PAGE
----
University of Southern California – Dr. Verna and Peter Dauterive Hall

  • area / size 110,000 sqft
  • Completed 2014
  • HKS designed a multi-faceted space for the Dr. Verna and Peter Dauterive Hall at the University of Southern California in Los Angeles, California.

    The University of Southern California is a leading private university located in Los Angeles — a global center for arts, technology and international business. Aligning with the strategic goal of recruiting world class faculty and students, the Provost estab­lished a priority to create a new, flexible, interactive and interdisciplinary social sciences facility. The Dr. Verna and Peter Dauterive Hall would foster and nur­ture collaboration among interdisciplinary research groups from a multitude of USC social sciences professional schools.

    The project exterior was to reflect the mandated campus style of Italian Romanesque but the in­terior of the facility was to be, by contrast, con­temporary in a way that would communicate the University’s forward-thinking point-of-view regard­ing research and teaching environments. Knowing that research and learning thrives in a variety of modes and environments, the University chal­lenged the designers to create an environment that encouraged interaction and offered multiple settings to accommodate the various modes of anticipated interaction.

    Knowing that research grants are given for set time periods causing frequent tenant turn-over and future tenants would require a variety of space types and sizes, facility flexibility was also a mandated design priority.

    Located on a very tight site with close adjacent buildings on three sides and one level below grade, creating a light-filled interior was designated as very desirable so as to enliven the collaborative areas in the internally-focused building.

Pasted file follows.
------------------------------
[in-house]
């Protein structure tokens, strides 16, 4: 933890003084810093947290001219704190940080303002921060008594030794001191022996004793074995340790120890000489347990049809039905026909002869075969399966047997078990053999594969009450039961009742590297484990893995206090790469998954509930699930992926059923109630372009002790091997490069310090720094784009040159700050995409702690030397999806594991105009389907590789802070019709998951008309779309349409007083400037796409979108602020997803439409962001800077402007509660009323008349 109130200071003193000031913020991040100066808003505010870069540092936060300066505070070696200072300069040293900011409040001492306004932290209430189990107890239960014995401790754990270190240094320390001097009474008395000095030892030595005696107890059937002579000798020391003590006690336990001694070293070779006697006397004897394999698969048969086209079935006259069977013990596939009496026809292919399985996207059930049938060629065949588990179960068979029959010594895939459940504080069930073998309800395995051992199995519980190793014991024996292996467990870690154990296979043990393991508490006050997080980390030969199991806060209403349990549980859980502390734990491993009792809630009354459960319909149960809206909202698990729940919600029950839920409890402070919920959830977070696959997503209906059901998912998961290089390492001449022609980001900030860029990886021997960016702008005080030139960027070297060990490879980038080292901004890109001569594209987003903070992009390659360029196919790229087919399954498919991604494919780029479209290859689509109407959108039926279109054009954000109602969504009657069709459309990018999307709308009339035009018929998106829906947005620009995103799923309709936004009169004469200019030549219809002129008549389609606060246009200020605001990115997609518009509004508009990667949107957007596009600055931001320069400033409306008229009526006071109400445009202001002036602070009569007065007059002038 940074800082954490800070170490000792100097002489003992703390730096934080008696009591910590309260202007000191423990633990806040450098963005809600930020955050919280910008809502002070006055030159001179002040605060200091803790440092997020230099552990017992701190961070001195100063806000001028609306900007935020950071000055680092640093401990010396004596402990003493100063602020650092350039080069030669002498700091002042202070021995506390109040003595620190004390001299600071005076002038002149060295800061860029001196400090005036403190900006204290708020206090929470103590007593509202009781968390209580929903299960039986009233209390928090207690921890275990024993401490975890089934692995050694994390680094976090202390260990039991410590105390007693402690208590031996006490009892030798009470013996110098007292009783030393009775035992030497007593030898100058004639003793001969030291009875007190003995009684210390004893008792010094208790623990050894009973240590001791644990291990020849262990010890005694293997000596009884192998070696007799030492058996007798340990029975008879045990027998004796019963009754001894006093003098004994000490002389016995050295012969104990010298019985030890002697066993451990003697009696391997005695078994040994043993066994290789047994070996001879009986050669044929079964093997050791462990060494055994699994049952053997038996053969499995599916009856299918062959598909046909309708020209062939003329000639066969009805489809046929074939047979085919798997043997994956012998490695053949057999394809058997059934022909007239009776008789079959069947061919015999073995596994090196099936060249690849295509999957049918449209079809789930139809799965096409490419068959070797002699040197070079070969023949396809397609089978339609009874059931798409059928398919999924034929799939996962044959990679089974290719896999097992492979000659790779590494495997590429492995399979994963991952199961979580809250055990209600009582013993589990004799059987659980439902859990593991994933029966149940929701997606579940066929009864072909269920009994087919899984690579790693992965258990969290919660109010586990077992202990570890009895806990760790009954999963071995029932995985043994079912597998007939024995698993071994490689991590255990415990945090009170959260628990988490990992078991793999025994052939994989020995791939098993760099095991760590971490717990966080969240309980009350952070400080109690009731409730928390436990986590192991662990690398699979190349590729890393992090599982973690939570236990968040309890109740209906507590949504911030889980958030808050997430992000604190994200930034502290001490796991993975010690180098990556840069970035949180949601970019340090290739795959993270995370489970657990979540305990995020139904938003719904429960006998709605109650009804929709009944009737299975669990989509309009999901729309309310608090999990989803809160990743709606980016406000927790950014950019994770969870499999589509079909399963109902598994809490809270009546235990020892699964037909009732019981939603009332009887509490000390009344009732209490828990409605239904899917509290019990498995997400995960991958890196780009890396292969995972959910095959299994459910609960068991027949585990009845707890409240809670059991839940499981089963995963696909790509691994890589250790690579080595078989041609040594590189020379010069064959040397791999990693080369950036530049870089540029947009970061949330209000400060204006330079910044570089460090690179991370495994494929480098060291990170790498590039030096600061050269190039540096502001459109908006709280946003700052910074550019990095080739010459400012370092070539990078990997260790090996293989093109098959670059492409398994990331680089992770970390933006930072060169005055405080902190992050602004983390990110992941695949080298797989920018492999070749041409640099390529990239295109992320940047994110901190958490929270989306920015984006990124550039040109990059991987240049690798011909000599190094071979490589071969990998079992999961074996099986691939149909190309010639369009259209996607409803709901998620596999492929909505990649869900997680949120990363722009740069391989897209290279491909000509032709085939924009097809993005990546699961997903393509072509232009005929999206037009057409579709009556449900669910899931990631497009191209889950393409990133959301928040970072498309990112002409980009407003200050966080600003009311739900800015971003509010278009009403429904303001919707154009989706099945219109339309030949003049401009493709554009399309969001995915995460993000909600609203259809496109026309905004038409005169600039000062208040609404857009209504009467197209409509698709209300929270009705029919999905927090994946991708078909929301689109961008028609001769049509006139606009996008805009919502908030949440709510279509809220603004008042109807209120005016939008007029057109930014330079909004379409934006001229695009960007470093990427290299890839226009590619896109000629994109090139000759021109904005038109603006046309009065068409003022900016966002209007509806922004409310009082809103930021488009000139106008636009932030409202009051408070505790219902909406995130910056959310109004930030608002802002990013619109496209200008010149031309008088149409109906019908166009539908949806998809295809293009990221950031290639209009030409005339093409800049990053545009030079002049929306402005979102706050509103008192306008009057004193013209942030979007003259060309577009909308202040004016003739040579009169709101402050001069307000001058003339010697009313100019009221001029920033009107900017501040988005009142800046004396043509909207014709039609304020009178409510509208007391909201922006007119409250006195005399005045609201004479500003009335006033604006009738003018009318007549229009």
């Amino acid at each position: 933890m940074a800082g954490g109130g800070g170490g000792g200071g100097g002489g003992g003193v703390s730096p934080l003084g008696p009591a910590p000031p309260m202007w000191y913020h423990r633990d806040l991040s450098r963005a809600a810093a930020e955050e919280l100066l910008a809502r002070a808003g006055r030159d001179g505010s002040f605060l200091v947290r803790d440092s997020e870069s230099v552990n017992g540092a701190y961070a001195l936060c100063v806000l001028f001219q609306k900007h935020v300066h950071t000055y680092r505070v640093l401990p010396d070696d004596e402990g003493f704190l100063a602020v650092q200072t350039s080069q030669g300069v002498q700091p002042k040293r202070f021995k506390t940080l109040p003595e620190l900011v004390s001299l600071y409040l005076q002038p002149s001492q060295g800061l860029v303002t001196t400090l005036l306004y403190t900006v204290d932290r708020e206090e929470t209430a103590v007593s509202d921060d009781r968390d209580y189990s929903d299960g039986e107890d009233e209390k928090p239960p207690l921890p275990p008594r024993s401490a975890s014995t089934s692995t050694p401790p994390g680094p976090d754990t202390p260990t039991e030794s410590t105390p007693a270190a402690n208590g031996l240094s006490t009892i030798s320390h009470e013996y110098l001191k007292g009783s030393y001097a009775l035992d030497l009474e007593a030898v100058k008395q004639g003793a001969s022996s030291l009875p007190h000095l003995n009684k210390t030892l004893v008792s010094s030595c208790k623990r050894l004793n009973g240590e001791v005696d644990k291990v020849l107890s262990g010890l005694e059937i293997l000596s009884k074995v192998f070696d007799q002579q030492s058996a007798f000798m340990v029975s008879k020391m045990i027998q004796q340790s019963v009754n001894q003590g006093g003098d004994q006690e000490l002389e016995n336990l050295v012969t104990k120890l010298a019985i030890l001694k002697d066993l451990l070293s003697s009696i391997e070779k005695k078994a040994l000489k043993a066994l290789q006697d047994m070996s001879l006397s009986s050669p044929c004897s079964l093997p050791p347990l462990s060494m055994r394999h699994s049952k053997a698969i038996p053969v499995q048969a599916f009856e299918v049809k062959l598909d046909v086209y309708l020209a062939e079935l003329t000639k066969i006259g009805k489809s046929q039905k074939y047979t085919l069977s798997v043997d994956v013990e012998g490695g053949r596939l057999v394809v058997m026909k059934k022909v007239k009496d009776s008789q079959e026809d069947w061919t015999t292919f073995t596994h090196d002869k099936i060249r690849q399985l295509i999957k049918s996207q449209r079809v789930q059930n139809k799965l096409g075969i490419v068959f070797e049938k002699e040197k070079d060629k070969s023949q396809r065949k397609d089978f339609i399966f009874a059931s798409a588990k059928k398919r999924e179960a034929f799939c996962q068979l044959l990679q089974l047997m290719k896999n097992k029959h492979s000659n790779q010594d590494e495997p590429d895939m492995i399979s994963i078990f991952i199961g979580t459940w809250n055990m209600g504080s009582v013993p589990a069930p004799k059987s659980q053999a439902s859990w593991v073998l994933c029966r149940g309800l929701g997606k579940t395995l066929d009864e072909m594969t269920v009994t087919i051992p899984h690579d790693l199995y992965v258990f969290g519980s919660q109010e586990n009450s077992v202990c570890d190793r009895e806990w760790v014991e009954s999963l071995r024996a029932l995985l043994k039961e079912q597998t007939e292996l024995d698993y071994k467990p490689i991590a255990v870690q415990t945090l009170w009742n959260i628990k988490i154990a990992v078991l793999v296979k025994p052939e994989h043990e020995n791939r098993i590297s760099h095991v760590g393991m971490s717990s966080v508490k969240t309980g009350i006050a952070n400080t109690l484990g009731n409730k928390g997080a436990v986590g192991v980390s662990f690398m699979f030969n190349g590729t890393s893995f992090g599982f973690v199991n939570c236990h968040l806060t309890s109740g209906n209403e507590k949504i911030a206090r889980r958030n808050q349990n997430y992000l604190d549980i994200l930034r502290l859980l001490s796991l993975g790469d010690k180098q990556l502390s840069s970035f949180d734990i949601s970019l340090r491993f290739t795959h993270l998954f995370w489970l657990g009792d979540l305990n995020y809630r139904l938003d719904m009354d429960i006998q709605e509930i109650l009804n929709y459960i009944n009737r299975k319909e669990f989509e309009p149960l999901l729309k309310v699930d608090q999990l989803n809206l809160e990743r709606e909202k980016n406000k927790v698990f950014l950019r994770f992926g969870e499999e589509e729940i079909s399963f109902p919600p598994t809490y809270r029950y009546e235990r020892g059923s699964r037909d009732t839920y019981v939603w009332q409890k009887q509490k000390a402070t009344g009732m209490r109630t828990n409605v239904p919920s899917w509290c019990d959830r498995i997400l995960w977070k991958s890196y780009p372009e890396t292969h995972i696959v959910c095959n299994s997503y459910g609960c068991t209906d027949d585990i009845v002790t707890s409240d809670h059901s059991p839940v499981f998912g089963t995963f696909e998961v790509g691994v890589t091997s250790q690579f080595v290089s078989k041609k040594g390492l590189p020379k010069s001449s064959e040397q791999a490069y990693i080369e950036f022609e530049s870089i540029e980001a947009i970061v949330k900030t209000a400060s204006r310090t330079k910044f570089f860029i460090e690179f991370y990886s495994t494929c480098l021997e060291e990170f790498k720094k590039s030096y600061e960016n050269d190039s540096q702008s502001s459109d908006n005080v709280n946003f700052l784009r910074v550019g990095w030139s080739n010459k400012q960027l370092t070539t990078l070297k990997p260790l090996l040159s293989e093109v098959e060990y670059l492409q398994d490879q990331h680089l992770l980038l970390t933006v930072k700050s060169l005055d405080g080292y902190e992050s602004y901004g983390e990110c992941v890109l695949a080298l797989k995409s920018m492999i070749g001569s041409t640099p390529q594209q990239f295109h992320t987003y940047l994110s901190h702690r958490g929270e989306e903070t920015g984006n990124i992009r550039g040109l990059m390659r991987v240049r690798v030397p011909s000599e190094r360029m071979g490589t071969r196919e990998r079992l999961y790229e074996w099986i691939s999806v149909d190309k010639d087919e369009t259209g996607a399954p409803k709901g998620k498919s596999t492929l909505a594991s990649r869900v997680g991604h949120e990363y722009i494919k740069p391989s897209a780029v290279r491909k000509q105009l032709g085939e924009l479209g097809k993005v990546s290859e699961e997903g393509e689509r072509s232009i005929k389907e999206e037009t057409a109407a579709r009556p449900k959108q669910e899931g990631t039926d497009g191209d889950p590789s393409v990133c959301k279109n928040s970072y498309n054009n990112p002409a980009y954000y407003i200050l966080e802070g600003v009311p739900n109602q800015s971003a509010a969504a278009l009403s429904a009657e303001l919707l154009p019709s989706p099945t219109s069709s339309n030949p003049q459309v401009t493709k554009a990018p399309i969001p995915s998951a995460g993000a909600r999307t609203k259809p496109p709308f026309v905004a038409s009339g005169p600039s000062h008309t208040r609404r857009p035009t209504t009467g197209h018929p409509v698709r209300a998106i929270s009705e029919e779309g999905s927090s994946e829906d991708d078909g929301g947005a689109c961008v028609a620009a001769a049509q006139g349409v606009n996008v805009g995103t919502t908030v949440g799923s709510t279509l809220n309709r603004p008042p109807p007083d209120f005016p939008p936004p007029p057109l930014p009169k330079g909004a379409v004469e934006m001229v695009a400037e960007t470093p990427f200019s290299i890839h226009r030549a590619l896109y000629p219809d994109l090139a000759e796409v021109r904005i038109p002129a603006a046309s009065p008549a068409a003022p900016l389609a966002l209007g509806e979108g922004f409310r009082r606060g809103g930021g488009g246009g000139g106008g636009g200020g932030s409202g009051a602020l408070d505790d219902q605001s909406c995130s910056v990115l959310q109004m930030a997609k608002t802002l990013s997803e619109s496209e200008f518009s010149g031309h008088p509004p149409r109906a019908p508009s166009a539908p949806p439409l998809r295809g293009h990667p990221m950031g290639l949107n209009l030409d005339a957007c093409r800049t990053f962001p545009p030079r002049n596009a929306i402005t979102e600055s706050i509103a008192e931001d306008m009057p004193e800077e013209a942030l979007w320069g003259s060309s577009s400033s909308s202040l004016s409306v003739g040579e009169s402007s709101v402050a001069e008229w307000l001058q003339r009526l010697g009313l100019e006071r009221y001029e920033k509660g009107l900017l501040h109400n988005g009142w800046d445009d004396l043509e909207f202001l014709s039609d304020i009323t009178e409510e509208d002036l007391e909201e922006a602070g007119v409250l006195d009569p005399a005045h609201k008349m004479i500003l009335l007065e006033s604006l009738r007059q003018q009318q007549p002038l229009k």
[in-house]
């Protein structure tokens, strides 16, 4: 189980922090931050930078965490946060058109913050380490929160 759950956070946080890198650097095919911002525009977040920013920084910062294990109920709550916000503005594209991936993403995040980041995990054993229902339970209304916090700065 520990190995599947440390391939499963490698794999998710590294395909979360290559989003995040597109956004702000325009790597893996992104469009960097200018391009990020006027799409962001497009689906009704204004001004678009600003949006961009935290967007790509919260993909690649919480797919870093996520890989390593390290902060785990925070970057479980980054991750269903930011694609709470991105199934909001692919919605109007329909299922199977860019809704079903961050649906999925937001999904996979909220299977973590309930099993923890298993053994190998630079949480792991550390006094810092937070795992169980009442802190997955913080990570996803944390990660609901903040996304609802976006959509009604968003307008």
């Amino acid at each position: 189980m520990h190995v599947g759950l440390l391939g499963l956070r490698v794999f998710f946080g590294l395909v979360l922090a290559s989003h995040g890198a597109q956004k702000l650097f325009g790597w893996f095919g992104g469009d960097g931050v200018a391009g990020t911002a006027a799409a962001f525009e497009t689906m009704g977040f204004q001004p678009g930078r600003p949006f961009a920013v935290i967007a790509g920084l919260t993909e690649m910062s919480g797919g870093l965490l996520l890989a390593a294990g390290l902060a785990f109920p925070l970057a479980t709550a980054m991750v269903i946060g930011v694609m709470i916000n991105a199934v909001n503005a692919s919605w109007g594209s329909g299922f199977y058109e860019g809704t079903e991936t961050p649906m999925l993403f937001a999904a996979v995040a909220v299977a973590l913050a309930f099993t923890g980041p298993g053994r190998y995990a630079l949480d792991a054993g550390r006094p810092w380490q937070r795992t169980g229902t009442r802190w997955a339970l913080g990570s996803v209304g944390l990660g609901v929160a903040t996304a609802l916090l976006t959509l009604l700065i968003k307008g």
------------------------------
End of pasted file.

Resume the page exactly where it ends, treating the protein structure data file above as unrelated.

When design began on the project, there were no known tenants for the building. To that end, the project team was challenged to imagine what type of facility would place USC at the cutting edge of collaborative, interdisciplinary research institutions.

    Current thinking in educational and research envi­ronments reveals that creating spaces which foster collaboration leads to more effective research envi­ronments. Learning and research is becoming more project-based and often transient in nature, requir­ing a high degree of flexibility to accommodate the widest possible range of scenarios.

    In response, the interior layout emphasizes inter­disciplinary interaction and flexibility. A full height, sky-lighted atrium facing an adjacent courtyard is located at the center of the building with public gathering spaces and circulation located around it on each floor. Research, institute, administrative and classroom spaces have their entrances on this pub­lic core with the objective to draw staff out of their offices and encourage discussion and intermingling between researchers of different backgrounds. A common galley on each floor, outdoor meeting ter­races and upgraded communication stairs all aid in this regard. At the base of the atrium, a 20-foot wide central stair populated with seat-height platforms functions as a series of small gathering spaces or one large amphitheater.

    The building accommodates the needs of 20 var­ious institutes that may turn over every few years. Flexibility is facilitated by providing workspaces of different sizes and characters, demountable wall partitions, and flexible technology.

    Architect: HKS
    Photography: Blake Marvin, Daryl Shields